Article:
Amplitude Live is a sonic happening featuring performances and ecstatic utterances from artists in the Columbia School of the Arts Sound Arts program. Chatori Shimizu, Frank Spigner, Alice Emily Baird, Nolan Lem, and Cameron Fraser will each premiere new works, and friends of the program will also participate. Curated by Cameron Fraser.

Second Sundays
Sunday, May 10
4 – 10pm; FREE Suggested Donation $10

Clocktower Radio, Clara Claus, Shandoah Goldman, Hyon Gyon, Robyn Hasty, Tommy Martinez, Nanotronics Imaging, Joséphine Kaeppelin, Christopher Kardambikis, and Jessica Vaughn.

Streamed live for the duration of the event on Clocktower Radio at!


PitchBlak Brass Band is a Brooklyn-based 10-piece band that takes its cues from thirty years of Hip Hop history. A vibrant collective of young musicians, composers and artists, the group embodies many of the contemporary undercurrents of New York City. PitchBlak’s members have incredibly diverse musical backgrounds, allowing them to infuse hip-hop with funk, rock, jazz and classical influences, resulting in a style that matches their dreads, shades and dashikis—rich brass harmonies, lyrical hooks, tongue-twisting raps, and rhythms that make your blood race.


Music maker Xenia Rubinos uses her powerful voice to create beats and melodies from scratch. Xenia’s sound grows from a wide range of influences from Caribbean rhythms and beat music to minimalism and indie rock all delivered with a soulful punk aura. Her debut record, Magic Trix, is an ecstatic collection of songs featuring layered beats, crunchy keyboards, and driving syncopated rhythms. Audiences and critics alike have lauded her rafter-shaking live show, describing the songstress as “redefining exuberance”. She has toured extensively in Europe and North America.

SECOND SUNDAYS is a monthly series of open studios, live music, and site-specific interventions presented by Pioneer Works the second Sunday of every month. The series showcases artists in residence along with musical performances and DJs, curated by Olivier Conan.

May FSN Poster_Web SquareFound Sound Nation
Concert Series Event #5
Friday, May 22
7pm; $10 Suggested Donation

Operating under the overarching FSN ethos that encourages the diminishing of boundaries in music-making and music-listening – be they ethnic, cultural, or stylistic – this concert series features a diverse curation of artists, both local and international. Audiences and performers alike are invited to experience something special and out-of-the-ordinary, as this collection of traditional and contemporary artists, community members and visitors, congregates in a unique kind of concert environment to engage in the intimate offering of sound.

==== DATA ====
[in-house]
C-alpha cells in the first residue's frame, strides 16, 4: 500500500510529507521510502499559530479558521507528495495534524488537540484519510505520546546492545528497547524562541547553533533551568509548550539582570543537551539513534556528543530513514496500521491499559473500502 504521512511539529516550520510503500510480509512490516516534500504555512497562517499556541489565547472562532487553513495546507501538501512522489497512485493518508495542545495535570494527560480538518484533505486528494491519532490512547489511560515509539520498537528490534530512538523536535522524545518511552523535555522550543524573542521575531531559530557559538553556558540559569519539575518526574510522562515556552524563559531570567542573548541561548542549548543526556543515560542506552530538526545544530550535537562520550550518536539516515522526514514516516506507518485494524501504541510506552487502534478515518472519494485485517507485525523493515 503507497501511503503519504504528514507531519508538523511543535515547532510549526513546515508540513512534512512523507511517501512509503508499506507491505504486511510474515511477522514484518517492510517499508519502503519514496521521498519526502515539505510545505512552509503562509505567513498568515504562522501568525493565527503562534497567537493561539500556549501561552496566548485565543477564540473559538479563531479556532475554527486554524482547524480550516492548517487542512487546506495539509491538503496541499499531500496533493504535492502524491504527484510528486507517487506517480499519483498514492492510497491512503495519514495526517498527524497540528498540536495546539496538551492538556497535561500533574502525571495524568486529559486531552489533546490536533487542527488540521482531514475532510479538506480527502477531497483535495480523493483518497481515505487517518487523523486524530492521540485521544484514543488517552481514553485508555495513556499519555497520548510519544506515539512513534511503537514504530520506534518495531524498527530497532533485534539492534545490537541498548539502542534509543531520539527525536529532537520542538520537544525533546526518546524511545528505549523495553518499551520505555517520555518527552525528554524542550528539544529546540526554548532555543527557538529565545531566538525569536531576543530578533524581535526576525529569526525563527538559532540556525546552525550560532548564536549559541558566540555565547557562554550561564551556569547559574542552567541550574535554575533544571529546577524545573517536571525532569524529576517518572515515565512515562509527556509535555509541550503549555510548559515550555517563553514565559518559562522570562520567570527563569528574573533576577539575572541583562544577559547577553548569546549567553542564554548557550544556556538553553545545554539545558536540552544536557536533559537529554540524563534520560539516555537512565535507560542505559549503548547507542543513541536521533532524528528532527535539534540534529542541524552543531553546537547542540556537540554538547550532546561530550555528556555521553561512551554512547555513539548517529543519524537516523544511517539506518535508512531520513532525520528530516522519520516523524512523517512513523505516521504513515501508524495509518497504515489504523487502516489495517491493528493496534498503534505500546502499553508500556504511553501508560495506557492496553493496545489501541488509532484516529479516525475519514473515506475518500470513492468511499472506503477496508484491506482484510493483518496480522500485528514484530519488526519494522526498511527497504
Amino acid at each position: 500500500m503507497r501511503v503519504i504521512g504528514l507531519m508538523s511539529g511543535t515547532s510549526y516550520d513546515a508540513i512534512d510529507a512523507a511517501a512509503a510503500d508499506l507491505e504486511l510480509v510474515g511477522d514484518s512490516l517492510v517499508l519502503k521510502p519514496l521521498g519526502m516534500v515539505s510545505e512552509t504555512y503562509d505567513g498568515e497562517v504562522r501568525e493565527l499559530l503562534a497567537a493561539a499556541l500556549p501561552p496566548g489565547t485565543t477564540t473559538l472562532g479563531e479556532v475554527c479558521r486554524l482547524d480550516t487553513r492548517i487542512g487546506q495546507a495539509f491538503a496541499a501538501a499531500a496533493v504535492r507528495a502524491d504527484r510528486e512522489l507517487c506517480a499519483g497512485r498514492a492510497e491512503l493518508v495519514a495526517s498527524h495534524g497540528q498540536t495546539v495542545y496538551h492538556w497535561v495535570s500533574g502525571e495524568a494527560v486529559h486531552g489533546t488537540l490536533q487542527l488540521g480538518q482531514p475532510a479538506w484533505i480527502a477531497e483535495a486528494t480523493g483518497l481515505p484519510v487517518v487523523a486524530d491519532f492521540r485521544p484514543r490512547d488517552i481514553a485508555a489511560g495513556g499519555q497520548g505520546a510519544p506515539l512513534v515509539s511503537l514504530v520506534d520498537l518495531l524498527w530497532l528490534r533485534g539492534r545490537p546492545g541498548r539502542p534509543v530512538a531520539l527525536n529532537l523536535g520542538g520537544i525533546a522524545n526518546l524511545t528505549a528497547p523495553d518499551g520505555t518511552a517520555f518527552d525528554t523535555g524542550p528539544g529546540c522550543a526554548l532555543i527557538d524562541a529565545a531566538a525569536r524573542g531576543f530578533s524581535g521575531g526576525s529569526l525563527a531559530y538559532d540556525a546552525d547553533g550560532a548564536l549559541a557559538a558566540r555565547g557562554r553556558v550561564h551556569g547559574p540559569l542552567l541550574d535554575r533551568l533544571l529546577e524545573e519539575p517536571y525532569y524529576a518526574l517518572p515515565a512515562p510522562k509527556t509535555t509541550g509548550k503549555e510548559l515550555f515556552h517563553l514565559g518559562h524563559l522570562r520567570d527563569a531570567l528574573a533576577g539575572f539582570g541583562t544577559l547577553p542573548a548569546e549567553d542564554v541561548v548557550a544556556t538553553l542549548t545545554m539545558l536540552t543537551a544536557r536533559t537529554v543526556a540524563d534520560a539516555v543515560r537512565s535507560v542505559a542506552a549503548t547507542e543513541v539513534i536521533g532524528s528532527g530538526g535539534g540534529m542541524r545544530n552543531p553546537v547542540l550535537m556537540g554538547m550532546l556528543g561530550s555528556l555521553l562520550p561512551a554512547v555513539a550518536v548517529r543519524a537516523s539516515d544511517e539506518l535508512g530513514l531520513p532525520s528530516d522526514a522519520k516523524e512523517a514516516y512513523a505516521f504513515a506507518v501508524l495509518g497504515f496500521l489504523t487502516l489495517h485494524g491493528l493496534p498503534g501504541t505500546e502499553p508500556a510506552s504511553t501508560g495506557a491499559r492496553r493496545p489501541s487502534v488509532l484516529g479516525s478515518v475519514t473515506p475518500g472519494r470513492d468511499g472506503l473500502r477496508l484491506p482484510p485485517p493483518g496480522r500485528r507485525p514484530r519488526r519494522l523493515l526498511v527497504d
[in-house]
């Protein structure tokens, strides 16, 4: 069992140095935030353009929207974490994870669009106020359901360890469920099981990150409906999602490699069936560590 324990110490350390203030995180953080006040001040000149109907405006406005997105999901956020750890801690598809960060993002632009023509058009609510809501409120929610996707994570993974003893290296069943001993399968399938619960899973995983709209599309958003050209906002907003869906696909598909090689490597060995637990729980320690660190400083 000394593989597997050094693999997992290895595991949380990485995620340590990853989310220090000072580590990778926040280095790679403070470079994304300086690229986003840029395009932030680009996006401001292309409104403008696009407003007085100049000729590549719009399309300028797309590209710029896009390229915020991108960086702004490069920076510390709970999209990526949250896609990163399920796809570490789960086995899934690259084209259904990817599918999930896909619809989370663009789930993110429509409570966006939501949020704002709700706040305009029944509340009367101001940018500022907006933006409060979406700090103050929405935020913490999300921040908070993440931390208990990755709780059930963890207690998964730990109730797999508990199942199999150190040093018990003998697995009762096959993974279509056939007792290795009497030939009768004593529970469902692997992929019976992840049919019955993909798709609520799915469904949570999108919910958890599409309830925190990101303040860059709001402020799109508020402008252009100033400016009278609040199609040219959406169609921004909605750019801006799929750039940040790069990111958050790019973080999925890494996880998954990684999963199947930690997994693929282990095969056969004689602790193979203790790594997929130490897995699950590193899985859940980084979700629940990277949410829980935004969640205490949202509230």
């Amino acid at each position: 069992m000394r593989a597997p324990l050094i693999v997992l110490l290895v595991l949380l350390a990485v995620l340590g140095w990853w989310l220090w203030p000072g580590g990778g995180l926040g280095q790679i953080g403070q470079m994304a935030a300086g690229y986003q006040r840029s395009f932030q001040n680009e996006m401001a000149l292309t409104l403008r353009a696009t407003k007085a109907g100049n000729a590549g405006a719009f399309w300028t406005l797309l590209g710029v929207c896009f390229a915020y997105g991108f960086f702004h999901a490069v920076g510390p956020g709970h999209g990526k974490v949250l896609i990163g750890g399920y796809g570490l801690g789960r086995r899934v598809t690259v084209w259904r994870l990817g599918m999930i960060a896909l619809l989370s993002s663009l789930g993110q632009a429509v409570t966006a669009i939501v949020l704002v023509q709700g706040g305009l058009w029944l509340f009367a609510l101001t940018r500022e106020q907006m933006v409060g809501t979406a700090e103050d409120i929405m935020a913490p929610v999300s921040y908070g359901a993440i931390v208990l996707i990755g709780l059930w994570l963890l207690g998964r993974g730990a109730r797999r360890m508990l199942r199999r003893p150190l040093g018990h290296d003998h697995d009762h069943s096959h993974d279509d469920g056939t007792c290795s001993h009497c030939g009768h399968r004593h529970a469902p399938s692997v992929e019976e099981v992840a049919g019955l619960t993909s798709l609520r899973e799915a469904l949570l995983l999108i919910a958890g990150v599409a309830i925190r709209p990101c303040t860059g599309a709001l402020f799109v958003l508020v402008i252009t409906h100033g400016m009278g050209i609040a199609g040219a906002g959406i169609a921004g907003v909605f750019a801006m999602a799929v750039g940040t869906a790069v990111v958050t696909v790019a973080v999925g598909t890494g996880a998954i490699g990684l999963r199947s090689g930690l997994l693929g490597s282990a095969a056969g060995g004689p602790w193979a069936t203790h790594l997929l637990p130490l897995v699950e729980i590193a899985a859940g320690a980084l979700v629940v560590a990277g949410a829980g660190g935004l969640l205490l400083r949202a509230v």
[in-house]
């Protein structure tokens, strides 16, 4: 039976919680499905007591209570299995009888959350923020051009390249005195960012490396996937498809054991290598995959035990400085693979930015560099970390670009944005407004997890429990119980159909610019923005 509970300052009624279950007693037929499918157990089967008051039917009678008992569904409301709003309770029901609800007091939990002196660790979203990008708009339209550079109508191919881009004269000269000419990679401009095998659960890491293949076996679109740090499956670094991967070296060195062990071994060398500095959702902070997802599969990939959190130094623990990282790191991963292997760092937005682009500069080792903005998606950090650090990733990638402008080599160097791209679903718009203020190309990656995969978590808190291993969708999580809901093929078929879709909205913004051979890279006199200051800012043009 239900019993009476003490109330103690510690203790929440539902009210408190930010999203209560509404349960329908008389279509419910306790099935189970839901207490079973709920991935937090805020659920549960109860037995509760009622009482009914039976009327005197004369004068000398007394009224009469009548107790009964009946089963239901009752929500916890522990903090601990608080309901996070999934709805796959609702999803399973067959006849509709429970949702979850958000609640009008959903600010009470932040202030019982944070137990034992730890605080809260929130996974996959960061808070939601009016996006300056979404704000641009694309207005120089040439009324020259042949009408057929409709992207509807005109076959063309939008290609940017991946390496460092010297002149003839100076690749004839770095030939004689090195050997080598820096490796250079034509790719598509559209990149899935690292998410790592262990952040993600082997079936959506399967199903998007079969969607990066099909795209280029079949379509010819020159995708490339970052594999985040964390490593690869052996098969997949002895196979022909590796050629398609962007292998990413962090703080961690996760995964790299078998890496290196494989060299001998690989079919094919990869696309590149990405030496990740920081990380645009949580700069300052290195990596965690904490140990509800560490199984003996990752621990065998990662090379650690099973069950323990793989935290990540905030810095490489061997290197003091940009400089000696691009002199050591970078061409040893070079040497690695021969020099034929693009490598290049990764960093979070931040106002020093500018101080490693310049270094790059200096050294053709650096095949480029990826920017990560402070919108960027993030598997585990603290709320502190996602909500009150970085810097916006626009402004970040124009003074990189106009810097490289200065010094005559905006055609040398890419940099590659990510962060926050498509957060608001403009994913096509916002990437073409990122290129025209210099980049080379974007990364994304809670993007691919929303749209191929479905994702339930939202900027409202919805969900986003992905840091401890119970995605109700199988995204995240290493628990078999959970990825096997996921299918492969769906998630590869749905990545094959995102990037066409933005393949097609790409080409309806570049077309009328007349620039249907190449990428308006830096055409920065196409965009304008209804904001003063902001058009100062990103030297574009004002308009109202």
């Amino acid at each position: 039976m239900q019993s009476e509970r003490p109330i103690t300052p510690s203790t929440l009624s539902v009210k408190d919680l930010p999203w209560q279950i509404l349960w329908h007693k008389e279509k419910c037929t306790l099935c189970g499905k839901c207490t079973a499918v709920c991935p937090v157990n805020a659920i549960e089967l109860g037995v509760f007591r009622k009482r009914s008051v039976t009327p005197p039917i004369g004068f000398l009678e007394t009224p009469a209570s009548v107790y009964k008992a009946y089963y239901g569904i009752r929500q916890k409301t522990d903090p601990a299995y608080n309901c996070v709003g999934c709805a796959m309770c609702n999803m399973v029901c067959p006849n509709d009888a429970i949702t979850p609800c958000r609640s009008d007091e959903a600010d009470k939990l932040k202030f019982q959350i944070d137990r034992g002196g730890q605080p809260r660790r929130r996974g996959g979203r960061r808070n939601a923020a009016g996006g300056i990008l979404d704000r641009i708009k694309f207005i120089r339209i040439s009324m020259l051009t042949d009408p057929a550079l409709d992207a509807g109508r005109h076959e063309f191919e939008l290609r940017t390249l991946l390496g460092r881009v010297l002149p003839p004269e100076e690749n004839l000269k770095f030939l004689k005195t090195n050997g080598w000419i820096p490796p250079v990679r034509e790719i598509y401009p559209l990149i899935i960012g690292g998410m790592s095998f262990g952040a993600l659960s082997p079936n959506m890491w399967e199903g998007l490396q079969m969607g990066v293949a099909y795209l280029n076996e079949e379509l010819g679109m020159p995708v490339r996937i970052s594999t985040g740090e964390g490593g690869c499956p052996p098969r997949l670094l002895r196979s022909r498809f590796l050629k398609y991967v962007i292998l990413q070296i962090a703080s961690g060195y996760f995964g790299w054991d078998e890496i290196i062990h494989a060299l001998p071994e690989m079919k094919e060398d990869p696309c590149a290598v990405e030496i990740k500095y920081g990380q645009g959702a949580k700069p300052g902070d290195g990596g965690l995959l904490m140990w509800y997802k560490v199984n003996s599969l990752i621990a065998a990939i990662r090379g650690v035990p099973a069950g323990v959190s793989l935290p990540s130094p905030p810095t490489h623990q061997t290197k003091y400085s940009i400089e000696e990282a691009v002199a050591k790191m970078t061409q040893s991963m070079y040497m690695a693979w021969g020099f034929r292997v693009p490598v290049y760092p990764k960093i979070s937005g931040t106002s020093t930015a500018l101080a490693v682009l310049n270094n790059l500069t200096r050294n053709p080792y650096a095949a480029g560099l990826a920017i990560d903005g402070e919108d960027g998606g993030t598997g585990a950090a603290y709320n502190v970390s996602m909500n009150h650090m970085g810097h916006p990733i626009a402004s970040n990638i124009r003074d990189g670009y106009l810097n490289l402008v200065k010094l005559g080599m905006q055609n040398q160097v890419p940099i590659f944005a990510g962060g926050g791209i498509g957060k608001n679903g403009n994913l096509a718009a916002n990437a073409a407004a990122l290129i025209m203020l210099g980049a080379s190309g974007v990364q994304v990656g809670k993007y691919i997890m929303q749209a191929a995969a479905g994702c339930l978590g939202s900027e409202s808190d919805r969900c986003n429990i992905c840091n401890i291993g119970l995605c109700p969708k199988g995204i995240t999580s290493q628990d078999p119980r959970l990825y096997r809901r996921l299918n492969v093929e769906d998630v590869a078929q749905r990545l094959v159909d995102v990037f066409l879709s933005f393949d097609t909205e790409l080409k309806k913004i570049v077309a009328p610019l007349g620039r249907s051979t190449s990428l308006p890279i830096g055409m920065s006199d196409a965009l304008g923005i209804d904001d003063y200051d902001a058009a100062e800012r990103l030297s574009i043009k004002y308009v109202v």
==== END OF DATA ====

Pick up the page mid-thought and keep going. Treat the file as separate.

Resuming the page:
Featuring: Port St Willow, Bombay Rickey, Margaret Glaspy, Ian Chang

Produced by Nandi Plunkett
Curated by Elena Moon Park
Audio engineered by Ezra Tenenbaum
Visual and lighting design by Celina Carney
Video projections by Zack Levine

Dead Moon Square 2Dead Moon, J Mascis, Borbetomagus, Das Audit
ISSUE Project Room Concert Series

Saturday, June 20; 6pm, Doors open at 5pm
Tickets: $25 General, $18 Members/Students, $0 All-Access

ISSUE Project Room and Pioneer Works Center for Art and Innovation are pleased to present Dead Moon, J Mascis, Borbetomagus, and Das Audit live in Red Hook, Brooklyn. Few bands exude the DIY ethos more than the legendary Oregon-based trio Dead Moon. Formed in 1987 and recently reunited after an 8-year hiatus, their stripped down aesthetic crossing garage rock, punk, and country, has secured their status as one of the most enduring and revered Northwest underground bands of all time. The formidable guitarist, laconic songwriter and all-around grunge-deity J Mascis performs solo. Borbetomagus take free-improv to the extreme, creating a mass of relentless, take-no-prisoners noise. NYC quartet Das Audit open the night crossing kraut and folk in heavy, wind-driven instrumentals.

Fronted by the husband-wife team of Fred Cole on guitar and vocals, Toody Cole on bass and vocals, and the indefatigable Andrew Loomis on drums, Clackamas, Oregon’s Dead Moon have been churning out their own indescribable brand of rock and roll for over 20 years. After an 8 year hiatus the trio revived in 2013, and their intensity and vitality are as unquestionable now as ever. The model of DIY self-sufficiency, Dead Moon have recorded almost all of their output themselves, released much of it on their own label, Tombstone Records (“Music Too Tough to Die”). The group even cut their own masters, on the same 1954 mono lathe used to cut the The Kingsmen’s “Louie Louie.” Dead Moon’s most recent album, 2004’s Dead Ahead, was released domestically on Tombstone. They are subject of the 2006 documentary Unknown Passage: The Dead Moon Story.